The signal-protocol for node and browsers

Signal is a protocol for encrypted chat. Developed by Moxie Marlinspike and Trevor Perrin, the Signal protocol backs the excellent Signal Messenger, and has since been incorporated into WhatsApp, Facebook Messenger and Google Allo.

I have forked WhisperSystem's own libsignal-protocol-javascript, adding support for the node and the browser. You can find my fork signal-protocol on:

In this article, I describe roughly what I did to Open WhisperSystems' original JS package. I conclude with some lingering questions and concerns for asynchronous messaging in the browser, and propose a few next steps.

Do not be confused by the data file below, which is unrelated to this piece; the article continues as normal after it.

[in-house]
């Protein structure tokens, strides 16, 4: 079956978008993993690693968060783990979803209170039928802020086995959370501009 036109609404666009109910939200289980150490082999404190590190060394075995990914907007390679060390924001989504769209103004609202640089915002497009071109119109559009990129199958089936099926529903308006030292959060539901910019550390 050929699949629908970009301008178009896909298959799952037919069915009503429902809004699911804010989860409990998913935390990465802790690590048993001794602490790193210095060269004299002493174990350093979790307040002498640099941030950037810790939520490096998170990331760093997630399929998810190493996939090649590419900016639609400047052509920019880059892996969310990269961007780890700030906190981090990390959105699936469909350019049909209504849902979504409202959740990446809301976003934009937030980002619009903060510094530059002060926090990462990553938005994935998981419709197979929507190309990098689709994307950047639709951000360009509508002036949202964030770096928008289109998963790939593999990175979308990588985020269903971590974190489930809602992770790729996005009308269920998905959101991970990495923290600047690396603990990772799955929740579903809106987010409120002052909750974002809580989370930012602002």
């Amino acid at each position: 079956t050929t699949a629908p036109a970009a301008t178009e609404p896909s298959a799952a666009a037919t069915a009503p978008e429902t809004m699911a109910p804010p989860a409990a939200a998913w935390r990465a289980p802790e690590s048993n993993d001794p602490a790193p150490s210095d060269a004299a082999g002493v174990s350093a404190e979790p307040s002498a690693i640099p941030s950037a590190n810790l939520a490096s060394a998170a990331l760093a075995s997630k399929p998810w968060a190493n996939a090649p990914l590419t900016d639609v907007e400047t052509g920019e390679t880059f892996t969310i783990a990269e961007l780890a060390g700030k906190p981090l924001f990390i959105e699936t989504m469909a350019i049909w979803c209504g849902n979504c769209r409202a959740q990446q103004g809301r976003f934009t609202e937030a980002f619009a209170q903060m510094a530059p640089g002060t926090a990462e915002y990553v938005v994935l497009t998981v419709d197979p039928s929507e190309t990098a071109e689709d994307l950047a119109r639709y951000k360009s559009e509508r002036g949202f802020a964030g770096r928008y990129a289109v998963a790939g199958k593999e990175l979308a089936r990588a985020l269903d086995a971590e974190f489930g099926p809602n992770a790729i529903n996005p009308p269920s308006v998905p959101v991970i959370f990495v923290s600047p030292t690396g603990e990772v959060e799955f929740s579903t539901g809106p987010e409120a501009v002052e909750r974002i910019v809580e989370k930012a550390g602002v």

WARNING: My fork has NOT been reviewed by an experienced cryptographer. It is for research only! Also, I am not affiliated with OpenWhisperSystems. See Disclaimer.

1 What is Signal? Why Javascript?

The Signal protocol 1 is a ratcheting forward secrecy protocol that works in both synchronous and asynchronous messaging. Signal provides forward secrecy (i.e., a leaked key will not compromise future messages), even when messages arrive out-of-order. Needless to say, Signal is a great protocol for encrypted chat. But, on the web, a lot of things look like messaging. 2 Web developers are familiar with receiving out-of-order messages.